There is controversy afoot in St. Petersburg over establishing guidelines for food trucks in St. Petersburg. Food trucks are mobile kitchens that have become quite the trend in cuisine as of late, even making a splash nationally on television. Many are sophisticated operations with some even run by chefs and/or restauranteurs.
Up until January, it seemed as if public support would push the St. Petersburg City Council to establish new rules for food trucks. Amongst the options being considered are allowing food trucks to partner with existing businesses, granting food trucks the right to operate in vacant laws in the downtown area, and allowing Pier-area or Beach drive privileges for the trucks.
Now the St. Petersburg Area Chamber of Commerce has entered the fray, putting the brakes on City action. A Chamber of Commerce task force has now been established.
After its first meeting on Jan. 26th, it published a list of concerns on the Chamber’s StPete.com website, including effect on local brick and mortar restaurants, the ability to enforce regulations for food trucks, the impact on trash and cleanliness of the surrounding areas and the danger to pedestrians in congested areas.
At its second meeting this past Monday, the Chamber reported it is revisiting the recommendations it is compiling and will be reporting them at the St. Petersburg City Council meeting on Feb. 23rd at 9:15 a.m. and is encouraging all those who have an opinion to come to city hall to share it.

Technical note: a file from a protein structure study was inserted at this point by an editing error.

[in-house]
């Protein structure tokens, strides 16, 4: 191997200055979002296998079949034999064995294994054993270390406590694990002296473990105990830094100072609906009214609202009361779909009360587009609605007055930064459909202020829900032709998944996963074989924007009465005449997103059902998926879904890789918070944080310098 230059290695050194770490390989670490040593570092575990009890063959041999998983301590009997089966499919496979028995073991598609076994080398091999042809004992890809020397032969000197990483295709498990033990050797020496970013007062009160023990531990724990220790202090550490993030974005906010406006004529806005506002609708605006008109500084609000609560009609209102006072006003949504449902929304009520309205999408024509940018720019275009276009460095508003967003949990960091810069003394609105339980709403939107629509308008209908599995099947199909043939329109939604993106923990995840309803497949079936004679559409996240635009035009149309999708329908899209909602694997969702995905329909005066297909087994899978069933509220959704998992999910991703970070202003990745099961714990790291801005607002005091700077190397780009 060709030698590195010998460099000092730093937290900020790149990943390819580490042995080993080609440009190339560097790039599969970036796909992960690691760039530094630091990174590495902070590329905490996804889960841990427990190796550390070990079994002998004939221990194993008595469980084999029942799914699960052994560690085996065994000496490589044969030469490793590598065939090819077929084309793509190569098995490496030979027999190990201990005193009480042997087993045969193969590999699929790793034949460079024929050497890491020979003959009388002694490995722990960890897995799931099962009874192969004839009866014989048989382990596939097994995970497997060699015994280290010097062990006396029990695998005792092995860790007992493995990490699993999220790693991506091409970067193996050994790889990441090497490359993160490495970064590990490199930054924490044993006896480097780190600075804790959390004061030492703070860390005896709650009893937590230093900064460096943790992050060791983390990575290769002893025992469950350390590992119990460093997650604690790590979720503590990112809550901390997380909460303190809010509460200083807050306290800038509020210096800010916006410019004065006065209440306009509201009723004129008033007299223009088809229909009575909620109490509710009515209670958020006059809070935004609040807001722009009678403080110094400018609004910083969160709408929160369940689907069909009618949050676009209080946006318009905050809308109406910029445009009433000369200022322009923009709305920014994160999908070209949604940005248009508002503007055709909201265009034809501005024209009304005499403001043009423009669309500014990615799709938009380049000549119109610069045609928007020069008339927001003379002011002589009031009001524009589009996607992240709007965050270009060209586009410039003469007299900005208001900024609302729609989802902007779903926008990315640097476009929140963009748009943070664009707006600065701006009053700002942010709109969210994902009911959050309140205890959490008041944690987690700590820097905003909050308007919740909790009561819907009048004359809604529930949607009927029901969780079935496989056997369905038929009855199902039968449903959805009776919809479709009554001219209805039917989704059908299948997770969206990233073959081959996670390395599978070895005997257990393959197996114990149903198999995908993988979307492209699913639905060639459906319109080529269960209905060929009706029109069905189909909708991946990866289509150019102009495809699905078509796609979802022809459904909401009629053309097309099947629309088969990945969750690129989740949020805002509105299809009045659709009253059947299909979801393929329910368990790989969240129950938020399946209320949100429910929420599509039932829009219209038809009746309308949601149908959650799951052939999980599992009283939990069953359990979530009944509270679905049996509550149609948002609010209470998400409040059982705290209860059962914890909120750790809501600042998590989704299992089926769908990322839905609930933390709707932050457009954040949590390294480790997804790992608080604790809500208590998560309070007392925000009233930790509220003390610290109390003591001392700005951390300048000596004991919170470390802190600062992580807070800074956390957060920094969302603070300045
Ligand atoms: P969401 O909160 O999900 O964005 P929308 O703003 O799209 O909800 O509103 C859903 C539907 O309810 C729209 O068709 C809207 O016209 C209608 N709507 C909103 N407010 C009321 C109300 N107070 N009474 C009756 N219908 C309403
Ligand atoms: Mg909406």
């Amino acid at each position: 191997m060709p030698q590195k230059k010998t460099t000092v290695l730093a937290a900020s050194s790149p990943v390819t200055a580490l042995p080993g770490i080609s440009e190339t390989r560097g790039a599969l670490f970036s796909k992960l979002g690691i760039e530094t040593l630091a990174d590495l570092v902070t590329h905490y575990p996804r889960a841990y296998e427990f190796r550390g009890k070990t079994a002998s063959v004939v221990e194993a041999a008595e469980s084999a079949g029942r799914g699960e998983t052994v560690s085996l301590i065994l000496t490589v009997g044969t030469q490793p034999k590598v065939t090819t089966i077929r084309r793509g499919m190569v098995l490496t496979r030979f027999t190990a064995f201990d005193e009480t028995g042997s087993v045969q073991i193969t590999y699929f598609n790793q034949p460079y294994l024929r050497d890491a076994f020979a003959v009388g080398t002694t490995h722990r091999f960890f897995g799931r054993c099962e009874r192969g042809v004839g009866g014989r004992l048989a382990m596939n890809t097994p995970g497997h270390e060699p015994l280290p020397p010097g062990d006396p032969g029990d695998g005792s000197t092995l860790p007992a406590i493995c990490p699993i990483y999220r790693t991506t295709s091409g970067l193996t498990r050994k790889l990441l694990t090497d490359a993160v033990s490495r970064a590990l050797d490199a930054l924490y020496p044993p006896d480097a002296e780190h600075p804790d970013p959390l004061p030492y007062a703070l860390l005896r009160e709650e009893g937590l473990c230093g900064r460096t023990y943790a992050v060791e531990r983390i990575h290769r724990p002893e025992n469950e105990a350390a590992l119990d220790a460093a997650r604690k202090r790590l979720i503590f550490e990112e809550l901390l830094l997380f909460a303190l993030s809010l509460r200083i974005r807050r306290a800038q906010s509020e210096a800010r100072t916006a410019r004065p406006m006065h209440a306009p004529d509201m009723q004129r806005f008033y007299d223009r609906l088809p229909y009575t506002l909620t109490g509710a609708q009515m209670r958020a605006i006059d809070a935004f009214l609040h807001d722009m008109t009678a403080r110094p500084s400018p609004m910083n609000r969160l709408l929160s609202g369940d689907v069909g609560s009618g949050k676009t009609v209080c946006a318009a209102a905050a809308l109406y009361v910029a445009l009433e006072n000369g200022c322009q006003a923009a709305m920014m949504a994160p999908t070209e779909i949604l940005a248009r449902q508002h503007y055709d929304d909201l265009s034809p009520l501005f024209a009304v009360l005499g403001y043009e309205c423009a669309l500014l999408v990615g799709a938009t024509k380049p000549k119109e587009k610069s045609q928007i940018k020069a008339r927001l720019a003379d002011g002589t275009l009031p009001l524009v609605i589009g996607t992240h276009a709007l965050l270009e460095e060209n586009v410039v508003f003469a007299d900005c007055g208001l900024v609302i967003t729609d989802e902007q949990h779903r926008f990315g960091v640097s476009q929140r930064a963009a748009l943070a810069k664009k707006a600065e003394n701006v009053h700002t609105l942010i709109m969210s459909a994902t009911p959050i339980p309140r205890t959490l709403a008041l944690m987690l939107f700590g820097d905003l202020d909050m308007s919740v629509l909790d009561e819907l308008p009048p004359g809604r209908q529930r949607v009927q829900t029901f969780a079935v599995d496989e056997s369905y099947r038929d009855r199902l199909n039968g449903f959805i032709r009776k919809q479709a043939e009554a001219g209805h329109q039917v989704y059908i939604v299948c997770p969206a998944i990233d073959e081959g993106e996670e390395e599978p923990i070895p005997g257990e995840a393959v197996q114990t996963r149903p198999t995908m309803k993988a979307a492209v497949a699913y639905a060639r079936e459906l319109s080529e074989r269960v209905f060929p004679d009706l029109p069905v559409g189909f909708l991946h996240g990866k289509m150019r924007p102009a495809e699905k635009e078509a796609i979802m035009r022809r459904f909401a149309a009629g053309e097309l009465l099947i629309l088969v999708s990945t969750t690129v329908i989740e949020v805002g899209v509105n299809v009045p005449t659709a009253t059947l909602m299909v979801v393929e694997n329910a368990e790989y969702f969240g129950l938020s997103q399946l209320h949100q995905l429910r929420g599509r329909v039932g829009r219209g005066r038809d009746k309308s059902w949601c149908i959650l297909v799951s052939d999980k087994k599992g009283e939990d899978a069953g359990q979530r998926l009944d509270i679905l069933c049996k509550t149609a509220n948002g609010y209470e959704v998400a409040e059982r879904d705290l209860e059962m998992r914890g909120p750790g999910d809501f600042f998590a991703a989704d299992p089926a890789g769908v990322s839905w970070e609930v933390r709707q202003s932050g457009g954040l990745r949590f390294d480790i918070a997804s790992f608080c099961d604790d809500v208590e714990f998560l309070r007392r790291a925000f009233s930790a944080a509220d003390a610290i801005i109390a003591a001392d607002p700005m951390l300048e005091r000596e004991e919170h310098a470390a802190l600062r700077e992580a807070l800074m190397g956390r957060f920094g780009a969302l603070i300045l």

The food truck community and food bloggers throughout the area are attempting to mobilize public support to protect what they feel is their right as small businesses to operate in a free and fair market.
The Fire Monkey Food Truck is one of the local St. Petersburg businesses leading this cause and is spearheading a petition and email-writing campaign. Visit their Facebook page/website to learn more.
Sunshine Slate will be starting a multi-part, in-depth series on entrepreneurship in the culinary world, including food trucks, home baking and food businesses (which were recently legalized under the Florida Cottage Food Law) and new restaurant start-ups in these challenging economic times.
**UPDATE** When contacted by Sunshine Slate and asked to provide some of the recommendations it had collected in regard to food trucks, St. Petersburg Area Chamber of Commerce Advocacy/Economic Development Coordinator Jillian Lusk said that, “At this time we do not have any published information to share.”
By: Harold Rodgers/Sunshine Slate
Image: Lance Turner/latuphoto.com